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Developer(s)Visual Concepts
Platform(s)Dreamcast, PlayStation 2, Xbox, GameCube
First releaseNFL 2K
September 9, 1999
Latest releaseESPN NFL 2K5
July 20, 2004

NFL 2K is an American football video game series developed by Visual Concepts and published by Sega. The series was originally exclusive to Sega's Dreamcast video game console due to the absence of EA Sports's Madden NFL series on the system. As the foremost "2K" title, it marked the beginning of a running athletics series that eventually led to the spinning off of 2K's sports publishing business under the name of 2K Sports. Upon the Dreamcast's discontinuation, the series continued to be published for other sixth generation game systems and became the chief competitor of the Madden series.

After the competitively priced NFL 2K5 significantly reduced sales of that year's Madden release, EA signed an exclusivity deal with the NFL that made Madden NFL the only series allowed to use NFL team and player names.

In 2020, 2K announced the NFL 2K series will return in 2021 as an arcade video game.[1] In May 2021 2K announced that the game had been delayed until March 2022.[2]


Aggregate review scores
Game GameRankings Metacritic
NFL 2K (DC) 91.53 [3]
NFL 2K1 (DC) 94.50 [4] (DC) 97[5]
NFL 2K2 (DC) 89.35 [6]
(PS2) 86.85 [7]
(Xbox) 84.84 [8]
(DC) 90[9]
(Xbox) 87 [10]
(PS2) 85[11]
NFL 2K3 (Xbox) 89.79 [12]
(GC) 89.45 [13]
(PS2) 88.10[14]
(PS2) 93[15]
(GC) 92[16]
ESPN NFL Football (Xbox) 89.27 [17]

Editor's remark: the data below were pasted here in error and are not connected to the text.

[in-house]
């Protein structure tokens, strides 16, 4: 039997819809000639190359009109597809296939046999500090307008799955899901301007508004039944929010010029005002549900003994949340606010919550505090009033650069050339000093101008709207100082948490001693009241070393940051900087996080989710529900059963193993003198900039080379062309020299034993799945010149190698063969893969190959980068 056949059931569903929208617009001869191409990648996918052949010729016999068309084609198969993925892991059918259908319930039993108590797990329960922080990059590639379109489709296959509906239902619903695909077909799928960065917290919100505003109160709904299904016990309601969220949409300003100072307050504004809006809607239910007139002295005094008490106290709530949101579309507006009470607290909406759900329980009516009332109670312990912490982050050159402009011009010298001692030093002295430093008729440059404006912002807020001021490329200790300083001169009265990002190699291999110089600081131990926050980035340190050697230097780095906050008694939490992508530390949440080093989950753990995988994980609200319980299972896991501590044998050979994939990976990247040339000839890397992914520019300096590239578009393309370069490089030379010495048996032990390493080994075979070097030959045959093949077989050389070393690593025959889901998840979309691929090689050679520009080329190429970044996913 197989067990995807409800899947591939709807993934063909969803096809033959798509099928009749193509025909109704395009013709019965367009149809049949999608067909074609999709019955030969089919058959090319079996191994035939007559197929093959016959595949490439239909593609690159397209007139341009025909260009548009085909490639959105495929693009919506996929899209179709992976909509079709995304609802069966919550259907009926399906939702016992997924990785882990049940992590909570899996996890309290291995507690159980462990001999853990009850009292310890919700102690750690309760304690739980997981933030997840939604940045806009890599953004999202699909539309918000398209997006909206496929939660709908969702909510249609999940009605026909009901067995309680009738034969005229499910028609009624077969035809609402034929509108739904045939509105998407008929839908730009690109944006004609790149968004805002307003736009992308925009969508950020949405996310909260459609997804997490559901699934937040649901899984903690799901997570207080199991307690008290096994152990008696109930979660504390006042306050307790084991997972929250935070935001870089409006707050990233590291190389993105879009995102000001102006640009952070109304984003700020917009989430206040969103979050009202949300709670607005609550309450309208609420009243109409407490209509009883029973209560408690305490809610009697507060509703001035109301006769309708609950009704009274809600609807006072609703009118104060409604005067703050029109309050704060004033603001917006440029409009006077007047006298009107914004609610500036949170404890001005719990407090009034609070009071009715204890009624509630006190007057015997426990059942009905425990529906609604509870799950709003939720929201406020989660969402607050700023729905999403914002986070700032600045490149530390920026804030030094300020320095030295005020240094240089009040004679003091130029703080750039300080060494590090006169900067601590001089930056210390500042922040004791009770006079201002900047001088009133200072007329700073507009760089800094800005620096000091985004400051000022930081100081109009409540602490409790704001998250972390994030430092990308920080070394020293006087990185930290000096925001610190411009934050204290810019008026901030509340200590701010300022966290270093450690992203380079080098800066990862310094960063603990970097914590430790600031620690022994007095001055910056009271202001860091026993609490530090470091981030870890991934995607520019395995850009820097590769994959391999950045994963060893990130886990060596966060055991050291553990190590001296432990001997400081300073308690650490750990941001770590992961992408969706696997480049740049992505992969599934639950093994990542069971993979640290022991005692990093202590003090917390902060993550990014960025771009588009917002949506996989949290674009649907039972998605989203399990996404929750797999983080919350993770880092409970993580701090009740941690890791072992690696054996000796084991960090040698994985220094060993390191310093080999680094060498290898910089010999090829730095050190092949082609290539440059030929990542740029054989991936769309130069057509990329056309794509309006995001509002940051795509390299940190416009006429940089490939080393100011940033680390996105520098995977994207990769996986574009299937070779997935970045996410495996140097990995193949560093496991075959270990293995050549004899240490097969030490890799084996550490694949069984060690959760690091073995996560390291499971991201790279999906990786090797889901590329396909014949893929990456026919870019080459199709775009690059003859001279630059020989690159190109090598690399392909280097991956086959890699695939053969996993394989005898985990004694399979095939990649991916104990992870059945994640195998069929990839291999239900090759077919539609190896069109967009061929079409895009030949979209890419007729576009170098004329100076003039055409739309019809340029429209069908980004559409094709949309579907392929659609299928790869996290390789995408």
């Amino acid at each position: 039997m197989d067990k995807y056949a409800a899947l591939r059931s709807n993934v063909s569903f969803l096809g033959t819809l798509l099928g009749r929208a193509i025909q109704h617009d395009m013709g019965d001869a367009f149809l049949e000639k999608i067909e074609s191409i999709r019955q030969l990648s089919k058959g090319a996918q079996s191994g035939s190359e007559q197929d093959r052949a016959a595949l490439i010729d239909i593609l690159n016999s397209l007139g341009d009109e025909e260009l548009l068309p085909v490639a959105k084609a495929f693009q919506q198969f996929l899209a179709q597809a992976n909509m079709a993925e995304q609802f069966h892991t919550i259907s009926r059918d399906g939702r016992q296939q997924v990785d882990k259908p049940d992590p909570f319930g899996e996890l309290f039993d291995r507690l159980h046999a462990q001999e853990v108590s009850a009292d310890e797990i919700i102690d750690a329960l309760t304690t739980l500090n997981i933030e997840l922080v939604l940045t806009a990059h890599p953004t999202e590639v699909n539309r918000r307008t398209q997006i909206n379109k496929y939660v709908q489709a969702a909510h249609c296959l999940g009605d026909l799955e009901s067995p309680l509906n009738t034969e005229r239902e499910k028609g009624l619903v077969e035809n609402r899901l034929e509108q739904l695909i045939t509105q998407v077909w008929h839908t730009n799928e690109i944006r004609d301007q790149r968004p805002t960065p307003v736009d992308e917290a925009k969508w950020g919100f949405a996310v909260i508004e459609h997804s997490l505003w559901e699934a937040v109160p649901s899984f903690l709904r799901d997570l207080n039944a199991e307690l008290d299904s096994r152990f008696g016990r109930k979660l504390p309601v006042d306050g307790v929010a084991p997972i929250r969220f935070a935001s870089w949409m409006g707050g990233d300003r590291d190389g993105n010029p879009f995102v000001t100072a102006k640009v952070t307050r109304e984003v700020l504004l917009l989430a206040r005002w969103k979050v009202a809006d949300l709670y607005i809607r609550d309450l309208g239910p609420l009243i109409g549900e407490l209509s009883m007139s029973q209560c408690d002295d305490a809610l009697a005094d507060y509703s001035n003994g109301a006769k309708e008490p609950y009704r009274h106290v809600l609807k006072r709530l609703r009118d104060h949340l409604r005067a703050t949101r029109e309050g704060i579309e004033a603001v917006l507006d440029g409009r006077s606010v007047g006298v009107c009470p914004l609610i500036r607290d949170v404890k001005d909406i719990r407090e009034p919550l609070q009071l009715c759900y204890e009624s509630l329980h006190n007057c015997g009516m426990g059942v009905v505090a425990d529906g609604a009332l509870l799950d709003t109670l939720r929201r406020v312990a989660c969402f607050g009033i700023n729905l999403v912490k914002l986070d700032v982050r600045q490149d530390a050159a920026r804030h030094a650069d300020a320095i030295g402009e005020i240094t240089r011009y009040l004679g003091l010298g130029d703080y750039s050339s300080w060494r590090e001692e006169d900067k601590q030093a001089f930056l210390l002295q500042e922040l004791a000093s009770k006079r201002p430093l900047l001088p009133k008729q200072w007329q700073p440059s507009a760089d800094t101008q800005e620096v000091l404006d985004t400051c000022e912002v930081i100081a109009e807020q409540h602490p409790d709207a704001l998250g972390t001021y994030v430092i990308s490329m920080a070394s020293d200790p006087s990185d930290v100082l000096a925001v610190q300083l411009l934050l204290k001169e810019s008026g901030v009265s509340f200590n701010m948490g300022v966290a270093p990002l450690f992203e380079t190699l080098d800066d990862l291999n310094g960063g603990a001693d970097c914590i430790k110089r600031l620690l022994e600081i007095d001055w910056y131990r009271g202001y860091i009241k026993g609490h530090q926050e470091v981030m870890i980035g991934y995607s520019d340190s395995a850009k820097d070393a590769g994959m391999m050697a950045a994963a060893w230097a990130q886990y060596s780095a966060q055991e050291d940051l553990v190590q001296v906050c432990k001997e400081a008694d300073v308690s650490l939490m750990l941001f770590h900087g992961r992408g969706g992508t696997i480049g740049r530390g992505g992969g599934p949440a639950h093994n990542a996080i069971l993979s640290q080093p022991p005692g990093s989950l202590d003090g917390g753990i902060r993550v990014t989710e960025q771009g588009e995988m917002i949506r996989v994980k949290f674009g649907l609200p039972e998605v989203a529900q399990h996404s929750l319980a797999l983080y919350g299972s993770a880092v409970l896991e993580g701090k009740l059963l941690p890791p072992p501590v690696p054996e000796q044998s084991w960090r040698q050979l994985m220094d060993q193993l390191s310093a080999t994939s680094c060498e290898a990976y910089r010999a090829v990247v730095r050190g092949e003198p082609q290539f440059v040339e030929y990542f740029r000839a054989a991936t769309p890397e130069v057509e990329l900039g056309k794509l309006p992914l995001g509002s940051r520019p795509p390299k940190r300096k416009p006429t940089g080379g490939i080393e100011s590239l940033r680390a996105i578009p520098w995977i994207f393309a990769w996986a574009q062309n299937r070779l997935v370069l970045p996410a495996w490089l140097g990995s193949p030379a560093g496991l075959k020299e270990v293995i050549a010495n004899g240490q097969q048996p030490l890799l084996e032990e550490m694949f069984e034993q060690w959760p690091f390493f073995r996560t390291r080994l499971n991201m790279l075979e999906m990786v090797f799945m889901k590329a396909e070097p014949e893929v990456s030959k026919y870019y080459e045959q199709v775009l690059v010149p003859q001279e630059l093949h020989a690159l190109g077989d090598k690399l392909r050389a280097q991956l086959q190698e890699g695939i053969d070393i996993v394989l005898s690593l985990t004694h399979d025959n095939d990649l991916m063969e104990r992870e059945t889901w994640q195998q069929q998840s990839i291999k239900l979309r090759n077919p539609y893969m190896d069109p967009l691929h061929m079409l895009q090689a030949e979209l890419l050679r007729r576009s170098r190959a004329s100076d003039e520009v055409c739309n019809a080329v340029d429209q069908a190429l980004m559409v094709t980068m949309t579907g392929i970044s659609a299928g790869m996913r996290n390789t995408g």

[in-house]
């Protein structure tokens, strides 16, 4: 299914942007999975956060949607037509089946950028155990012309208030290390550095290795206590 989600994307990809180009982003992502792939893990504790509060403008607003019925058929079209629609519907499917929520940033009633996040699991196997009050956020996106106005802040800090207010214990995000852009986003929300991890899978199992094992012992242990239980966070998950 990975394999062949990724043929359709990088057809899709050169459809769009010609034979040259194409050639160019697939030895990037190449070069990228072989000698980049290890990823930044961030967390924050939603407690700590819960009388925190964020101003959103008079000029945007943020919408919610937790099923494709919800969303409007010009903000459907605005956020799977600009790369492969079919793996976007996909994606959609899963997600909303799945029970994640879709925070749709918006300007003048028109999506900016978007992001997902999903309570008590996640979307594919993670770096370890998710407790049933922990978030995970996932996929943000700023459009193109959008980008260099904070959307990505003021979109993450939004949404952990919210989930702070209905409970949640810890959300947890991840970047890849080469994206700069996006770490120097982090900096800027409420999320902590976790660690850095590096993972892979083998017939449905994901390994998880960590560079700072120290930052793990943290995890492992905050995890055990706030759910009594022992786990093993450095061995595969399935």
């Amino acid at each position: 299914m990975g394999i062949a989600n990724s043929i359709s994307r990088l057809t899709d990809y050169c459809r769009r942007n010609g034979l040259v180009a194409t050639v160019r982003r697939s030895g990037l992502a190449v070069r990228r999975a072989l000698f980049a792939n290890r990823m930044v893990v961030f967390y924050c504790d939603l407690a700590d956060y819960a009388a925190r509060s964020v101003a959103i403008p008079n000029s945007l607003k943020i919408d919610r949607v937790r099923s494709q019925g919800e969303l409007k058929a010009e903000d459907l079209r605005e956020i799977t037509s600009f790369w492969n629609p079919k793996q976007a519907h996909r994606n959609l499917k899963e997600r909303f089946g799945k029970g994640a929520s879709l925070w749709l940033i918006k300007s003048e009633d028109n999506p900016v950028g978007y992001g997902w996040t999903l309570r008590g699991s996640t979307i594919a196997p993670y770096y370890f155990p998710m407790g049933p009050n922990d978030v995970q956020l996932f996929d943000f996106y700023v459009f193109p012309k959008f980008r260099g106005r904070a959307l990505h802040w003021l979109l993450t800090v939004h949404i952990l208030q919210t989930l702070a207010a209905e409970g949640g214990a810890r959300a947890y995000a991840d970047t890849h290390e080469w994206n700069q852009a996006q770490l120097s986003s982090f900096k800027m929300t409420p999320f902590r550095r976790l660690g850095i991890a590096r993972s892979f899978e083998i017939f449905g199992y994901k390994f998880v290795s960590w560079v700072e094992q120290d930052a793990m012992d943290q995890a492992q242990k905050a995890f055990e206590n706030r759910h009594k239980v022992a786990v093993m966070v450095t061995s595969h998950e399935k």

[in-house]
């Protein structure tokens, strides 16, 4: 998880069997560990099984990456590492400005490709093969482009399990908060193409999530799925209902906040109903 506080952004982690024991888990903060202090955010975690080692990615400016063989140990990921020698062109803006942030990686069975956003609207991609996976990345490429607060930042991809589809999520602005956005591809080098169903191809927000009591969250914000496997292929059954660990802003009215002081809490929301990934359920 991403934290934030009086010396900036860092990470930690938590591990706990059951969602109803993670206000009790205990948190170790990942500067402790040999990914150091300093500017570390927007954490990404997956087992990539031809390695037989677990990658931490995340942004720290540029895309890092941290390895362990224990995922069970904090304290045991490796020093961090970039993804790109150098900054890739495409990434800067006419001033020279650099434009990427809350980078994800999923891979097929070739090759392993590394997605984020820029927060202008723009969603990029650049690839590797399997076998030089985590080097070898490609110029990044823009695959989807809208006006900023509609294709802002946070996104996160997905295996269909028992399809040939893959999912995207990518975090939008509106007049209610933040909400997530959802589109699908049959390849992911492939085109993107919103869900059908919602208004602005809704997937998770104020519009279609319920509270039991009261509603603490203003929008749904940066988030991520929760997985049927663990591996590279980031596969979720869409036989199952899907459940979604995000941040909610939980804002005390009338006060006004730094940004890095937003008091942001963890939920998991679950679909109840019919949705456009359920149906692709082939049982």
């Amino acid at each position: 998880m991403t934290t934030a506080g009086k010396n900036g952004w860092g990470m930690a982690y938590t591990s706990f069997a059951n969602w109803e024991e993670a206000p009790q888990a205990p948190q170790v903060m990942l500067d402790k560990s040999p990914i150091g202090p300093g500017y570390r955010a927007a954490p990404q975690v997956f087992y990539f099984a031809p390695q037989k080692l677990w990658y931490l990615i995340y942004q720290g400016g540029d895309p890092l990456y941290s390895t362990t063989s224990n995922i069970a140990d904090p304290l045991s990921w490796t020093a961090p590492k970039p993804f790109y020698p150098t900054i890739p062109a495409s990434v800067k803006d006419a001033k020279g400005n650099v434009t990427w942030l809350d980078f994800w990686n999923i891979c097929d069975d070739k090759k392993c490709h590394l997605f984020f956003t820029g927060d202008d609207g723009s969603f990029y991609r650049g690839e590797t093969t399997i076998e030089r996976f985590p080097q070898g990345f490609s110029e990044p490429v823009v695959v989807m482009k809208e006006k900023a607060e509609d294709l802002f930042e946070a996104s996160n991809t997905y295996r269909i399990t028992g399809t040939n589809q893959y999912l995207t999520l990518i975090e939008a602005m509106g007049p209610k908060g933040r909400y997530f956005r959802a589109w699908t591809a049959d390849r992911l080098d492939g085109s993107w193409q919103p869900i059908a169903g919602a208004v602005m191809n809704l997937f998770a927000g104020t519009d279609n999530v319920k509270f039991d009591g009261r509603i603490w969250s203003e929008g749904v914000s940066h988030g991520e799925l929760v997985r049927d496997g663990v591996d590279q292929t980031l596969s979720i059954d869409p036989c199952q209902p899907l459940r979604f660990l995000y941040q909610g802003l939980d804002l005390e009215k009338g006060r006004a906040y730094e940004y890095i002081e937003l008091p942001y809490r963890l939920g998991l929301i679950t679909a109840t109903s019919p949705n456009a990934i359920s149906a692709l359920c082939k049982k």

(PS2) 88.12 [18]
(Xbox) 91[19]
(PS2) 91[20]
ESPN NFL 2K5 (Xbox) 90.52 [21]
(PS2) 87.84[22]
(Xbox) 92[23]
(PS2) 90[24]

NFL 2K[edit]

The series was introduced by Sega to address EA Sports's decision not to publish games, including the Madden NFL series, for the Dreamcast. The first installment, NFL 2K, was released exclusively for the system, in time for its September 9, 1999 launch in North America. All 31 NFL teams were included in the game (including the returning Browns) along with alumni teams, and All-Pro teams for the AFC, NFC, and NFL. The game received positive reception upon its release, with praises for its visuals, presentation, and overall gameplay.

NFL 2K1[edit]

A sequel, NFL 2K1, was released for the Dreamcast on September 7, 2000 to critical acclaim. Improvements over its predecessor include a significant amount of new player animations, larger play-books, improved AI, and tweaks to the running game, the passing game, and defense. 2K1 also introduced a multi-season franchise mode and online play.

NFL 2K2[edit]

With the demise of the Dreamcast, the NFL 2K series was re-positioned as the main multi-platform rival to the Madden NFL series. NFL 2K2, the third installment, was released on September 19, 2001, for the Dreamcast. PlayStation 2 and Xbox versions of the game were later released with enhanced graphics. Reception for the game was positive, with critics noting improved AI, enhancements to the passing game, and new player animations. However, the franchise mode was criticized for lacking depth, as it remained nearly unchanged from 2K1. The Houston Texans were included in the game, featuring stock players as the team did not yet have a real-life roster.

NFL 2K3[edit]

NFL 2K3 was released for PlayStation 2, Xbox, and GameCube on August 2002. The game featured licensed ESPN-styled presentation, with halftime reports, player awards, and post-game and weekly wrap-ups. ESPN's Dan Patrick is featured in the opening intro. Franchise mode was greatly expanded upon in 2K3, and featured interactive menus along with much greater depth. Historic teams were included for the first time, and current real-life coaches were introduced to the series (along with the ability to create ones). 2K3 was the first game in the series to include Xbox Live capabilities.

ESPN NFL Football[edit]